"Intangible Cultural Heritage with Chinese characteristics": The Preservation of Intangible Cultural Heritage in China, an examination of Government Policies and their implications.            

16.40     Excursion to the exhibition 'The Other World - Puppet Theatre in China'

              Palais des Beaux-Arts (BOZAR), rue Ravenstein 23

18.00     Dinner outdoors (at your own cost)

20.00     Concert: Guqin on different terms           

             Classical Chinese zither in a new light: new ways of exploring an ancient
             instrument, from trios to John Coltrane and beyond...
             With Ding Chengyun and Fu Lina (Wuhan), Liu Xing (Shanghai);
             Luca Bonvini (Paris), Gong Linna, Lin Chen, Wang Hua (Beijing)

21.45     Evening reception at the mim restaurant: please bring your instruments!

23.30     End of Reception



              SESSION 1, Keynote, and workshop

  9.30     Keynote lecture

              Alan Thrasher, Music Dept, UBC Vancouver
              Sizhu Music in Perspective: Rethinking the Ancient Origins Belief.    

10.15     Workshop on Chinese Folk Song Singing
             Gong Linna (Beijing)

11.00     Coffee & tea break

             SESSION 2 -  Tradition lost, tradition gained ?

11.30     Jan Chmelarcik, Sinology Dept, Charles University, Prague

              Music of Development: Traditional Music, Folk Ritual and Land Policy in Southwest Shandong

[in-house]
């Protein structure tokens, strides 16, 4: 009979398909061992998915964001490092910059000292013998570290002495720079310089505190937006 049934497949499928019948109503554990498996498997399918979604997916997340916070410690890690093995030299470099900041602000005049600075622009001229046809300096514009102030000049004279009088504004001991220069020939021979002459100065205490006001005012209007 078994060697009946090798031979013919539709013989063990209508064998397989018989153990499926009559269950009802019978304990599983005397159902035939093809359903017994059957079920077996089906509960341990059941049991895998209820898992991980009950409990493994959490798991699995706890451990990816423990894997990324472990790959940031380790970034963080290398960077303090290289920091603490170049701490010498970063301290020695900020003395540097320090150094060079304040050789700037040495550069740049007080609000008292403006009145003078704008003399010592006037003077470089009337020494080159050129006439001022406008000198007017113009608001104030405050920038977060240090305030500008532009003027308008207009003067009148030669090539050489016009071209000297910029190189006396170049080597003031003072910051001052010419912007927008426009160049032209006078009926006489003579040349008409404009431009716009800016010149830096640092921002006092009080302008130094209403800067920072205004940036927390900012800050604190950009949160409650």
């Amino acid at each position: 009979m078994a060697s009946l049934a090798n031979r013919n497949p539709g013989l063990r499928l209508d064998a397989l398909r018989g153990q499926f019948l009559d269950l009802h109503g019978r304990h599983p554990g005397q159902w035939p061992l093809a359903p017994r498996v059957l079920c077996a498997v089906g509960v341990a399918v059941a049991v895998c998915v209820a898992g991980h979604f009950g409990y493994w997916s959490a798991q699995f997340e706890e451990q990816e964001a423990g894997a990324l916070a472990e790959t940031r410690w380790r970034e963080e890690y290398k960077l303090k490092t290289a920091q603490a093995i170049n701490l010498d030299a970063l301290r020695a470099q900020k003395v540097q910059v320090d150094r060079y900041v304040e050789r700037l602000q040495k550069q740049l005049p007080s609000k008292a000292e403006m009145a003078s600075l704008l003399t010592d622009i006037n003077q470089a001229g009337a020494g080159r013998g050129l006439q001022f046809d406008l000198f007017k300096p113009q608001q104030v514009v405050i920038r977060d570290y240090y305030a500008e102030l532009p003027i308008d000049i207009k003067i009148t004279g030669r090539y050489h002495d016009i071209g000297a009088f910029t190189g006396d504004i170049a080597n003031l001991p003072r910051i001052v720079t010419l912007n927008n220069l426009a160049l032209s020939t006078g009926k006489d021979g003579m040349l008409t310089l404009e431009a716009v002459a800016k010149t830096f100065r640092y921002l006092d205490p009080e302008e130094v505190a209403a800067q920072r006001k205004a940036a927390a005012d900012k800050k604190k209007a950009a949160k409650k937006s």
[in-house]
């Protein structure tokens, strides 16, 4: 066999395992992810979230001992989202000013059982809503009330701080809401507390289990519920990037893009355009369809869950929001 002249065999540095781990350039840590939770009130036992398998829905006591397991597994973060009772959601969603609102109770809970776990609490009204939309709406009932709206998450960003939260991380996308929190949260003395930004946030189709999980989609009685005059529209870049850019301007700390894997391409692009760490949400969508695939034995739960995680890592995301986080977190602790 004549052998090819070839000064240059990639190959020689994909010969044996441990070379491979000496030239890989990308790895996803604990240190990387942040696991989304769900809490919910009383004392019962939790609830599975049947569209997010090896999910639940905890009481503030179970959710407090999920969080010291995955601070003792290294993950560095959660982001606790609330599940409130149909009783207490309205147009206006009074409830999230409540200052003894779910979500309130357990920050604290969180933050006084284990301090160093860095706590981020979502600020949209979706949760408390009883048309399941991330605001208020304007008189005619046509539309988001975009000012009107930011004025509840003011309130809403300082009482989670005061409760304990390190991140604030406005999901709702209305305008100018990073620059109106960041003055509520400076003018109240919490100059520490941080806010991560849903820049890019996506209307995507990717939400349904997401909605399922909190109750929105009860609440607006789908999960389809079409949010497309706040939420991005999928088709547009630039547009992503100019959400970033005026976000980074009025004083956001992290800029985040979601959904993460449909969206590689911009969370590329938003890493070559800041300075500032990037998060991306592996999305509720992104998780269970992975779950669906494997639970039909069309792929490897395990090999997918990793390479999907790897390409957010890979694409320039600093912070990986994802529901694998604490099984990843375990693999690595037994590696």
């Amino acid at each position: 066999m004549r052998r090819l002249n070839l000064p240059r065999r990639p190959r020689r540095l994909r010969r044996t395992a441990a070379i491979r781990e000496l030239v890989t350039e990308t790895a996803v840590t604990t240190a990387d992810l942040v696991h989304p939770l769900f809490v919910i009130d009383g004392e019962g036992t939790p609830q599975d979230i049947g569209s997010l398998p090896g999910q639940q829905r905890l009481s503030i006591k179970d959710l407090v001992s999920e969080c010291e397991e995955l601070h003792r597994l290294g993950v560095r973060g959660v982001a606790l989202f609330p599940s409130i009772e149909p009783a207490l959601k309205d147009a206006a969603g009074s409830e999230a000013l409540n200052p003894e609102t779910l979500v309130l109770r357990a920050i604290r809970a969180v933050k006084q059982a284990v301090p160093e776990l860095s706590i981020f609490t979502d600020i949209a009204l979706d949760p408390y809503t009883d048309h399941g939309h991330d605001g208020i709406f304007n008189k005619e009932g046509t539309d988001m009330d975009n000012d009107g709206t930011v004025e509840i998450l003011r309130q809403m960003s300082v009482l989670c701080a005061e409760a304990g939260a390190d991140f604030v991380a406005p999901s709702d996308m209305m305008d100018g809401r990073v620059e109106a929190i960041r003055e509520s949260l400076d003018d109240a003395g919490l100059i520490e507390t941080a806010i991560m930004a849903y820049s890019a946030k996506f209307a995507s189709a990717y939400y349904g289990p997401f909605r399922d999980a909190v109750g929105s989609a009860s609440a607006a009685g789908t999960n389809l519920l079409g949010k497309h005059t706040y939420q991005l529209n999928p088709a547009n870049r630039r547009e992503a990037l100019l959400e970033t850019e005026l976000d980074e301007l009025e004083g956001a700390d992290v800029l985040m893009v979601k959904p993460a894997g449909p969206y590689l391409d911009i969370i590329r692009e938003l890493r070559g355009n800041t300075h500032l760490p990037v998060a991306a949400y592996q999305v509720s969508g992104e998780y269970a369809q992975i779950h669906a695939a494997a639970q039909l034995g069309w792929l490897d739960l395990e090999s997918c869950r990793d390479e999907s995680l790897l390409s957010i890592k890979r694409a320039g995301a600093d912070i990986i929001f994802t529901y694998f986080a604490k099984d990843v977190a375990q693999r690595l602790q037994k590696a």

12.00     Helen Rees, Music Dept, UCLA

              The Future of China's Musical Past: Snapshots from Yunnan.

12.30     Robert Zollitsch, Munich, Germany

              Young Musicians Trained at Chinese Conservatories - Their Situation and Perspectives.

13.00     LUNCH

              SESSION 2 -  Tradition lost, tradition gained ? (continued)

14.00     Anne Laure Cromphout, Université Libre de Bruxelles, Belgium

Cultural Transmission or Cultural Preservation: The Transformation of Amdo Tibetan Music.           


              SESSION 3 - Musical instruments in the making

14.30     Gisa Jähnichen, Music Dept, Universiti Putra Malaysia

              Chinese versus Lao Temple Drums in Northern Laos.                      

15.00     Lancini Jen-Hao Cheng, University of Otago, New Zealand

              The Development, Preservation, and Reconstruction of Formosan     Aboriginal Musical Instruments.

15.30     Coffee & tea break